His unexpected suspension and expulsion from Chatham, caused the friends of Christ to mourn, and his enemies to triumph. His numerous flock, having sat under his ministry with great delight, were peculiarly anxious to have him restored. A supplication was, therefore, drawn up in the name of the parishioners of Chatham, and presented to the Bishop of Rochester, earnestly desiring the restoration

* This excellent tetter, dated April 85, 1602, in which Sir Francis fires high commendations of Mr. Bradshaw's character, is still preserved.— Clark'• Liven annexed to hit USartyrologie, p. 37.

+ Ibid. p. 25-44.

of their silenced pastor. In this supplication, after exposing the false charges of his adversaries, they declare, " That Mr. Bradshaw s doctrine was always sound, holy, learned, and utterly void of faction and contention; that his life was so ornamented with unblemished virtues, that malice itself could not condemn him; and that he directed all his labours to beat down wickedness, to comfort the faithful, and to instruct the ignorant, without meddling with the needless controversies of the day." They conclude by humbly entreating his lordship's favour, that he would be the happy means of restoring to them their virtuous and faithful shepherd.* But the decree of the bishop and archbishop, like the laws of the Medes and Persians, was gone forth; these intercessions were, therefore, ineffectual. The meek and pious divine quietly yielded to be driven from his ministry and his flock.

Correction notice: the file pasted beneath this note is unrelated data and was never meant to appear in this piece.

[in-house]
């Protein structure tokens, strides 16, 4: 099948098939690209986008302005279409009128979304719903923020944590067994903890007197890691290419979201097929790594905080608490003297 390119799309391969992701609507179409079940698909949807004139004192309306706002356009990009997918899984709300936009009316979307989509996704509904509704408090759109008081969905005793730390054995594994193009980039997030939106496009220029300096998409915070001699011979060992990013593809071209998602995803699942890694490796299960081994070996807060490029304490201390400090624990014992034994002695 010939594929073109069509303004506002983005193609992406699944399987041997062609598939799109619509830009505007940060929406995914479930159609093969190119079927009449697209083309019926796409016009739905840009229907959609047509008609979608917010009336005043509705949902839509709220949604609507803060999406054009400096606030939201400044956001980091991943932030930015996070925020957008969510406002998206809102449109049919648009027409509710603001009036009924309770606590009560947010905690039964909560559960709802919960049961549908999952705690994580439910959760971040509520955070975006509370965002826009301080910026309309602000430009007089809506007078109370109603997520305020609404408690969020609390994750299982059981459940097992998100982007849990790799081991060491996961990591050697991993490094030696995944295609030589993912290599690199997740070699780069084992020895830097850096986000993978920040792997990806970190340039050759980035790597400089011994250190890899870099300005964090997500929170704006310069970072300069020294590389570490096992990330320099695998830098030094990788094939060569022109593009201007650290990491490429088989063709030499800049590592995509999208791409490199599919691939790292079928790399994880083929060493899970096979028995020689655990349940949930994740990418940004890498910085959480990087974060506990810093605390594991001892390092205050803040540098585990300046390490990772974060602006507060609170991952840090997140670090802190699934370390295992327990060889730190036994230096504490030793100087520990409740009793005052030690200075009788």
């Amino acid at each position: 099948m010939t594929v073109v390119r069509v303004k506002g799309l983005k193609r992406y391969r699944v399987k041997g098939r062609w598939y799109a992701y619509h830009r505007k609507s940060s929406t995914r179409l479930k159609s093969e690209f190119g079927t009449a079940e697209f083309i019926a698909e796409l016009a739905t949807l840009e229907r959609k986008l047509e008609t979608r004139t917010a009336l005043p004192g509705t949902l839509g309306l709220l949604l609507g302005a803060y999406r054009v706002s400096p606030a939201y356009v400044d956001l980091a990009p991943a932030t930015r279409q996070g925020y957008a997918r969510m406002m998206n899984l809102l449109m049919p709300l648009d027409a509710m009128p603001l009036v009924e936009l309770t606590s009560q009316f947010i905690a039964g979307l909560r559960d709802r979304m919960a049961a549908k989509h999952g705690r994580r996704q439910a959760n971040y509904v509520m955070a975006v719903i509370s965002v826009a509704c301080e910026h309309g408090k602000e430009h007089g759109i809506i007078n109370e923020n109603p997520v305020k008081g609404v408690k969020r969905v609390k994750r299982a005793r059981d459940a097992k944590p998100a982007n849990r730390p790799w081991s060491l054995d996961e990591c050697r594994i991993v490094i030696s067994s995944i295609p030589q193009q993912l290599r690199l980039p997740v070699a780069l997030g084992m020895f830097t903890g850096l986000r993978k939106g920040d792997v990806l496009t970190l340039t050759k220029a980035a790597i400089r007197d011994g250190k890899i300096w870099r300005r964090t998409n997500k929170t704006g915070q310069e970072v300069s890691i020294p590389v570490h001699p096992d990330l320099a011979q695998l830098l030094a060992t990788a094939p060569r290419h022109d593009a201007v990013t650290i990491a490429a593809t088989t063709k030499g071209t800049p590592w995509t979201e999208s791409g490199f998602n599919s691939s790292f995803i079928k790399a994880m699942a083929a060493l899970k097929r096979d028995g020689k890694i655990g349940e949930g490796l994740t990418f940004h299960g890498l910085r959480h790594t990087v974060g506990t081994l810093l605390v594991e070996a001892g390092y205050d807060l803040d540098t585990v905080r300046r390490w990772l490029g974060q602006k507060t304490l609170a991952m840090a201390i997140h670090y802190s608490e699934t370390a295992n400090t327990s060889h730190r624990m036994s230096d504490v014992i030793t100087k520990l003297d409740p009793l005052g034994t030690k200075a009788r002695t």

During these apparently cross dispensations, God, who worketh all things after the counsel of his own will, was providing for Mr. Bradshaw a place of rest. Being torn from his beloved and affectionate people, by treachery and episcopal power, he found a comfortable retreat under the hospitable roof of Mr. Alexander Redich, of Newhall, near Burton-upon-Trent in Staffordshire. This pious and worthy gentleman not only received him into his house, but procured him a license from the Bishop of Lichfield and Coventry, to preach in any part of his diocese: this favour was continued as long as the bishop lived. In this retired situation, Mr. Bradshaw preached for some time at the chapel in the park; then, when that became too small, in the parish church of Stapenhill. This he did for about twelve years, receiving nothing from the parish. During the whole of this period, he was supported by his worthy patron, in whose family he lived, and was treated with the utmost kindness. Mr. Bradshaw was afterwards chosen lecturer of Christ's church, London; but the bishop absolutely refused his allowance.